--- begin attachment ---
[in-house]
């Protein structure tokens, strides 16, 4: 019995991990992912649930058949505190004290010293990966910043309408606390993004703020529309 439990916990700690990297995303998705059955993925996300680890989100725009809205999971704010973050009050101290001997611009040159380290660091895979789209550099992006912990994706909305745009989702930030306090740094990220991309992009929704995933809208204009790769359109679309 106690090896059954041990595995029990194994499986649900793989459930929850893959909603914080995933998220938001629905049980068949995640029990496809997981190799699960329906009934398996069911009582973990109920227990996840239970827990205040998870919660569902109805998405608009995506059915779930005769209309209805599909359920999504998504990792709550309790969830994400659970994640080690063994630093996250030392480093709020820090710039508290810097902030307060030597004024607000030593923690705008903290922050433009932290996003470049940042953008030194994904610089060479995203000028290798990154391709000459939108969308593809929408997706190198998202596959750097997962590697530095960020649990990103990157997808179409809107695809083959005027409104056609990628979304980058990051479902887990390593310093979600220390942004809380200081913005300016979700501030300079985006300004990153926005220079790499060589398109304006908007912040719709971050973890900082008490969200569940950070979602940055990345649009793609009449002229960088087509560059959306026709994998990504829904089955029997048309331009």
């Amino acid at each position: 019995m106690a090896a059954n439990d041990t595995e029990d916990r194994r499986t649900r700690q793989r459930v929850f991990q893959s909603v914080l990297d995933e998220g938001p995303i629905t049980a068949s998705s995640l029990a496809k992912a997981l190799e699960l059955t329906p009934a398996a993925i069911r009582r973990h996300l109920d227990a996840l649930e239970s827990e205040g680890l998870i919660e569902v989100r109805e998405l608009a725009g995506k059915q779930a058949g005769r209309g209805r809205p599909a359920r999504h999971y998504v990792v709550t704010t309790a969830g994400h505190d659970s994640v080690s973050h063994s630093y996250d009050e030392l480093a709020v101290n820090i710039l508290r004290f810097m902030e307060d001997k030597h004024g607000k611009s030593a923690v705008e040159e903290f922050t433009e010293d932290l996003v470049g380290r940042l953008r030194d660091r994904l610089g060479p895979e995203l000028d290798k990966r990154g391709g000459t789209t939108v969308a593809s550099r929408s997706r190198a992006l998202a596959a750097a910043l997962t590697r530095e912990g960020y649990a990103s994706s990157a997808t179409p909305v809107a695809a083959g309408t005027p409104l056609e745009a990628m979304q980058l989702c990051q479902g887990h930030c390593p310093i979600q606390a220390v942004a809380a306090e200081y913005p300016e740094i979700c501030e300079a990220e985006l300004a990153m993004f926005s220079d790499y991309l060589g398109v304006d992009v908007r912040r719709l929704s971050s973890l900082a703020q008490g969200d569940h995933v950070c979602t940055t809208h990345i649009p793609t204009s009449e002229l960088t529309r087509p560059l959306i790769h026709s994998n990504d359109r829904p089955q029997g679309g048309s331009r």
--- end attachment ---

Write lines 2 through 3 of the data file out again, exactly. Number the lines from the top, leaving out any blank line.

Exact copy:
């Protein structure tokens, strides 16, 4: 019995991990992912649930058949505190004290010293990966910043309408606390993004703020529309 439990916990700690990297995303998705059955993925996300680890989100725009809205999971704010973050009050101290001997611009040159380290660091895979789209550099992006912990994706909305745009989702930030306090740094990220991309992009929704995933809208204009790769359109679309 106690090896059954041990595995029990194994499986649900793989459930929850893959909603914080995933998220938001629905049980068949995640029990496809997981190799699960329906009934398996069911009582973990109920227990996840239970827990205040998870919660569902109805998405608009995506059915779930005769209309209805599909359920999504998504990792709550309790969830994400659970994640080690063994630093996250030392480093709020820090710039508290810097902030307060030597004024607000030593923690705008903290922050433009932290996003470049940042953008030194994904610089060479995203000028290798990154391709000459939108969308593809929408997706190198998202596959750097997962590697530095960020649990990103990157997808179409809107695809083959005027409104056609990628979304980058990051479902887990390593310093979600220390942004809380200081913005300016979700501030300079985006300004990153926005220079790499060589398109304006908007912040719709971050973890900082008490969200569940950070979602940055990345649009793609009449002229960088087509560059959306026709994998990504829904089955029997048309331009």
């Amino acid at each position: 019995m106690a090896a059954n439990d041990t595995e029990d916990r194994r499986t649900r700690q793989r459930v929850f991990q893959s909603v914080l990297d995933e998220g938001p995303i629905t049980a068949s998705s995640l029990a496809k992912a997981l190799e699960l059955t329906p009934a398996a993925i069911r009582r973990h996300l109920d227990a996840l649930e239970s827990e205040g680890l998870i919660e569902v989100r109805e998405l608009a725009g995506k059915q779930a058949g005769r209309g209805r809205p599909a359920r999504h999971y998504v990792v709550t704010t309790a969830g994400h505190d659970s994640v080690s973050h063994s630093y996250d009050e030392l480093a709020v101290n820090i710039l508290r004290f810097m902030e307060d001997k030597h004024g607000k611009s030593a923690v705008e040159e903290f922050t433009e010293d932290l996003v470049g380290r940042l953008r030194d660091r994904l610089g060479p895979e995203l000028d290798k990966r990154g391709g000459t789209t939108v969308a593809s550099r929408s997706r190198a992006l998202a596959a750097a910043l997962t590697r530095e912990g960020y649990a990103s994706s990157a997808t179409p909305v809107a695809a083959g309408t005027p409104l056609e745009a990628m979304q980058l989702c990051q479902g887990h930030c390593p310093i979600q606390a220390v942004a809380a306090e200081y913005p300016e740094i979700c501030e300079a990220e985006l300004a990153m993004f926005s220079d790499y991309l060589g398109v304006d992009v908007r912040r719709l929704s971050s973890l900082a703020q008490g969200d569940h995933v950070c979602t940055t809208h990345i649009p793609t204009s009449e002229l960088t529309r087509p560059l959306i790769h026709s994998n990504d359109r829904p089955q029997g679309g048309s331009r």